Yeah. That’s definitely something that I think it’s similar to like what you see with meniscus stuff. And ACL’s, we thought these people shouldn’t be in rehab for a long time because we were worried about it. But as with all things, if you’re really understanding the pathology, you’re talking with a doc you’re kind of understanding what forces the sport is. You can start them very early. So I see people, literally one, like they go get their brace and they come to PT after. And a lot of the times what we’re doing is trying to figure out doing assessments on like the shoulders T spine and hips to figure out like, what was going on that caused you to maybe have your fracture. Like, are you limited in hip mobility, overhead, shoulder flexibility. And I think you can work on those impairments while the person is kind of calming down and doing some things to make their back feel better, and then do a neutral base core exercises by like week three or four.
So I think it can start earlier if you understand what’s going on. I think the big thing that I used to miss and a lot of other people miss, is a lot of spondys can come from different types of forces. You can get a spondy fracture or like a spinus process impingement from just like extreme back-bending like gymnast, get that. But also extension and rotation is a different kind of force that a baseball player would express. And then actually the patient, I think you’re talking about is a diver. So her pain came from compression and extension. So there’s three different people who all had L2 to L4 spondys, but they had very different sports, very different forces. So that kind of changes quite a bit of how my rehab goes, because if compression extension is the main force for this girl, it’s very different than like the baseball player who has extension rotation. I’m doing like rotational med ball work later with one person and doing like very high, vertical impact forces on the other one. So it’s not always about, you have a spondy, you just did the same protocol. Like it changes quite a bit.
Oh, absolutely. I had no idea she was a diver, but I just thought all your female patients that were shorter than me are gymnast. So that’s my criteria for figuring it out, but awesome. Mike, tell me a little bit, so I don’t think we get it to this level as much with our baseball athletes, but we certainly do. We’re probably more of the stress reaction stuff, but how is this different in rotary sports, like baseball and golf with stress fractures in, spondys like how bad does it need to be to brace, any other thoughts in a rotary baseball versus a little bit more gymnastics, which is probably a little bit of just like extreme range of motion and impact, like Dave said, I mean, I think they’re slightly different, right?
Yeah, totally. I would say just anecdotally, over the last four years, I’ve been a champion. I think we’ve, we’ve seen more in our rotational athletes, more spondy fractures. And I think it potentially comes down to these kids are getting bigger and stronger and able to swing the bat faster. They’re able to spin and golf club faster. It’s putting more stress on their spine potentially. And the volume of swings is so high. So we see that a lot in junior golfers where they may be relatively under-trained from a strength and power perspective, but their volume of swings is so high and they are going into extreme range of motion, especially the more hyper mobile athletes, the younger kind of more loosey goosey athletes in that impact position. They’re getting a lot of side bend and a lot of compression on the trail side of the lumbar spine.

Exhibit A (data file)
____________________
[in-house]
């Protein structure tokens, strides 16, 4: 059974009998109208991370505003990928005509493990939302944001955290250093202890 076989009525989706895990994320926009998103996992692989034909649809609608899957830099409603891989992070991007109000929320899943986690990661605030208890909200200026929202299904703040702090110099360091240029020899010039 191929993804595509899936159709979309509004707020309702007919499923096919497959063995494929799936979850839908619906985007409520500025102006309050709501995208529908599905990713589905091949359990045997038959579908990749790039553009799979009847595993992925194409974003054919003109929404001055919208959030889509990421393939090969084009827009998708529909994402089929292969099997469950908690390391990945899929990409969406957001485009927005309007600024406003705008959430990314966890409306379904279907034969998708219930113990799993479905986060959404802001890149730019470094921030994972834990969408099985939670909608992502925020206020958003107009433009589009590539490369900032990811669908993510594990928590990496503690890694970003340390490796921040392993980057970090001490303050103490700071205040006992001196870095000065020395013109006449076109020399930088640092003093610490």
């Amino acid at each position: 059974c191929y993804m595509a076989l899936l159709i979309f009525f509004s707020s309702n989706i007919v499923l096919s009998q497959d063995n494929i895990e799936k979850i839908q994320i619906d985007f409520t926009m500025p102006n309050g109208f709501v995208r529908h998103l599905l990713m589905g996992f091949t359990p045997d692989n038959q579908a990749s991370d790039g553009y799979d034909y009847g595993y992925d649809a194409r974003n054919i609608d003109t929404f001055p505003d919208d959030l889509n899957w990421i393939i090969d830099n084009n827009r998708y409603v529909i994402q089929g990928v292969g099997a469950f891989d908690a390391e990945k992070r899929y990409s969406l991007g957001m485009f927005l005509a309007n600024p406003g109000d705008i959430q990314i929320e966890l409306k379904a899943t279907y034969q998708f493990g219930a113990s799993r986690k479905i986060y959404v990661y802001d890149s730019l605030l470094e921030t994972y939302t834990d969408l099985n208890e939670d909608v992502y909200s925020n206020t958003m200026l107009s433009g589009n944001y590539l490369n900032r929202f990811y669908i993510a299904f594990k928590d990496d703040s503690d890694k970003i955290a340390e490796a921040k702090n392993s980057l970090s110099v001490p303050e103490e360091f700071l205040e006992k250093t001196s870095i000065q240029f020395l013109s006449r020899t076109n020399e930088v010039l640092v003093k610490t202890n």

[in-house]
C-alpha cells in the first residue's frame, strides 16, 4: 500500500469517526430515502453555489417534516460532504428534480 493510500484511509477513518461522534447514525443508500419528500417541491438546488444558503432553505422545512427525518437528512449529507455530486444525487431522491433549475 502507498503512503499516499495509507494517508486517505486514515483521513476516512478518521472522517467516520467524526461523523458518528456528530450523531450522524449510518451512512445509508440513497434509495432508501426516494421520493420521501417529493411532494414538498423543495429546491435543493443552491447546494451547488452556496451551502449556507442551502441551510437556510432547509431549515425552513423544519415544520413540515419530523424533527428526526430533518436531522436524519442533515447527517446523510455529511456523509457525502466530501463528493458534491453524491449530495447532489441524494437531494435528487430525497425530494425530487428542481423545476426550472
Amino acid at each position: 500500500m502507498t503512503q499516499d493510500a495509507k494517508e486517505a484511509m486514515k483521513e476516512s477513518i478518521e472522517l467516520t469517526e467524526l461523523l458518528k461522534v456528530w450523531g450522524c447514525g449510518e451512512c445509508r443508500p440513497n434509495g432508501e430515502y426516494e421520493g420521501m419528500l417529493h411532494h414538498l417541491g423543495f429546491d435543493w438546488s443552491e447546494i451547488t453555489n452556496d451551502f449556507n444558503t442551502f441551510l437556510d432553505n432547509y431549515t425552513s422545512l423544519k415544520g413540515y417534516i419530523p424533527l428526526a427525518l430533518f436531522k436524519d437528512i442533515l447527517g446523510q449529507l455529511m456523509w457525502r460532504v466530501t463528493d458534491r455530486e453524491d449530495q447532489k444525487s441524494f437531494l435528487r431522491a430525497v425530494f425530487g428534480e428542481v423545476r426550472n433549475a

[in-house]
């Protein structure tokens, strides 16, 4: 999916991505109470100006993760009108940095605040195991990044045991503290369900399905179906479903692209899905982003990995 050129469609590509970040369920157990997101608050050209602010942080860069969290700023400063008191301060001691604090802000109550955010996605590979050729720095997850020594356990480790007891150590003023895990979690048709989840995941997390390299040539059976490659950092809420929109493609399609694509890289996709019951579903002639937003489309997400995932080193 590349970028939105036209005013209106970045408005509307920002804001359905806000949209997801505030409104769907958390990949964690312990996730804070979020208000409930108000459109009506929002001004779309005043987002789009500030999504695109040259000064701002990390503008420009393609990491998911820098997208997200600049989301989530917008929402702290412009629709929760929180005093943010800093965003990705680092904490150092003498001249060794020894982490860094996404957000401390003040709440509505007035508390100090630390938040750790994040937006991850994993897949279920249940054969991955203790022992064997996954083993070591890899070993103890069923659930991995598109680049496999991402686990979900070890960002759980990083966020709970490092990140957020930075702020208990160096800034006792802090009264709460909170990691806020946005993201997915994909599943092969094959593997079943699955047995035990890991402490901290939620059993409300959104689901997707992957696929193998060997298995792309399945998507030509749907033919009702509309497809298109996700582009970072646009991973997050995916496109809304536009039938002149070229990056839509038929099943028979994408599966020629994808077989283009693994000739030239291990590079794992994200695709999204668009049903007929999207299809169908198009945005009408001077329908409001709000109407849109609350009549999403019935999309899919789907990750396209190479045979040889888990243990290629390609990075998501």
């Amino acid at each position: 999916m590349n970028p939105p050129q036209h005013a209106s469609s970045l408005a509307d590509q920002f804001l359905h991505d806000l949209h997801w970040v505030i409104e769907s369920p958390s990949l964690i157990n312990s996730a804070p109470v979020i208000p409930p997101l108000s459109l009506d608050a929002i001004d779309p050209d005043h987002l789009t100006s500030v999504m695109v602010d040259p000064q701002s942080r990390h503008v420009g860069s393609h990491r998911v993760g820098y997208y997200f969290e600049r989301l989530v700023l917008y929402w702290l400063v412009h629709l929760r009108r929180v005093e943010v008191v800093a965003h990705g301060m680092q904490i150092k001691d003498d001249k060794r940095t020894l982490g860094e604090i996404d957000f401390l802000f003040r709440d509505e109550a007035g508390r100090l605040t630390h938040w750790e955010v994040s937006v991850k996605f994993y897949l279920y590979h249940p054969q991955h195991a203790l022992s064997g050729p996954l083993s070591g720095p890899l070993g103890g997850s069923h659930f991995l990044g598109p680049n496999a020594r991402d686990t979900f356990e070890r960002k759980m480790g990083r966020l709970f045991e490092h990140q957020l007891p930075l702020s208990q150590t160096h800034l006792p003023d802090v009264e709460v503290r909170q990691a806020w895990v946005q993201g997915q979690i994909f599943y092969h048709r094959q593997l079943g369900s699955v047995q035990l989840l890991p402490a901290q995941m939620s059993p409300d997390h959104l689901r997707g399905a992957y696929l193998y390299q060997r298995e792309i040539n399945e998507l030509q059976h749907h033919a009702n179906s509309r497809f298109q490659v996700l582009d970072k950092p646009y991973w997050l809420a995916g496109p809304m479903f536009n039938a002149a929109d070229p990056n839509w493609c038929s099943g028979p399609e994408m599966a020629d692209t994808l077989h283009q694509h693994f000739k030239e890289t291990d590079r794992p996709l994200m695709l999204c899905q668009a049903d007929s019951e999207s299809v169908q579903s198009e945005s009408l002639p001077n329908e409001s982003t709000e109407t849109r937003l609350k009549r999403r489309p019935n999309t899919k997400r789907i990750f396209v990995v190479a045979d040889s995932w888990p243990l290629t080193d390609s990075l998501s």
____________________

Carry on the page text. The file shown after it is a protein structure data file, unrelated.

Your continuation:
And then through the follow-through, they’re coming into a lot of extension of their backs. So I definitely think that it is pretty prevalent in golfers. It may not get to the point of a Spondylosis or Spondylolysis. They may be in that stress reaction phase. But I think from my perspective, if I see a rotational athlete with pretty specific, low back pain, that bothers them with extension and rotation on testing, most of the time I’m referring those people out to get some kind of imaging to rule out a stress reaction or a stress fracture. It’s not necessarily something that I spend or that I would wait a really long time to refer out.
Yeah. I feel like sometimes when we try to treat that just symptomatically here, it’s like you bang your head against the wall and every time you start swinging again, it just, it’s just right there.
But the flip side of that is they may end up in a brace for 12 weeks, and then you’re looking at a pretty long recovery from that standpoint. And it’s tough to, like you got to said break the compensation pattern of being in a brace. So it often takes a few months after coming out of the brace to get them back into full activity.
I don’t think people quite, I don’t think physicians, but I mean, it is what it is, but I don’t think physicians really, you know, if it’s three months in a brace and three months more in rehab, that type of thing. I mean, six months is half a year of somebody’s very short athletic career. I mean, that’s a big deal, so, awesome. All right. Well, great stuff. Hopefully, hopefully that was helpful answering your question there, Hamp. Yeah and I think the biggest thing I got from Dave too, with in terms of the bracing Dave’s response was just that, it may be geographically dependent on the physician preferences of you are. So if you move or you have a physician that moves from a different part of the country comes here, maybe completely different, it is what it is, you know, I’m not sure we know the right answer, but I do know that on our end, there are things we can just watch out for and make sure that we’re addressing. So hopefully that helps. I really appreciate it. Please, head to iTunes, Spotify rate, review, subscribe. So we can keep doing these episodes for you. And we will see you on the next episode. Thanks again.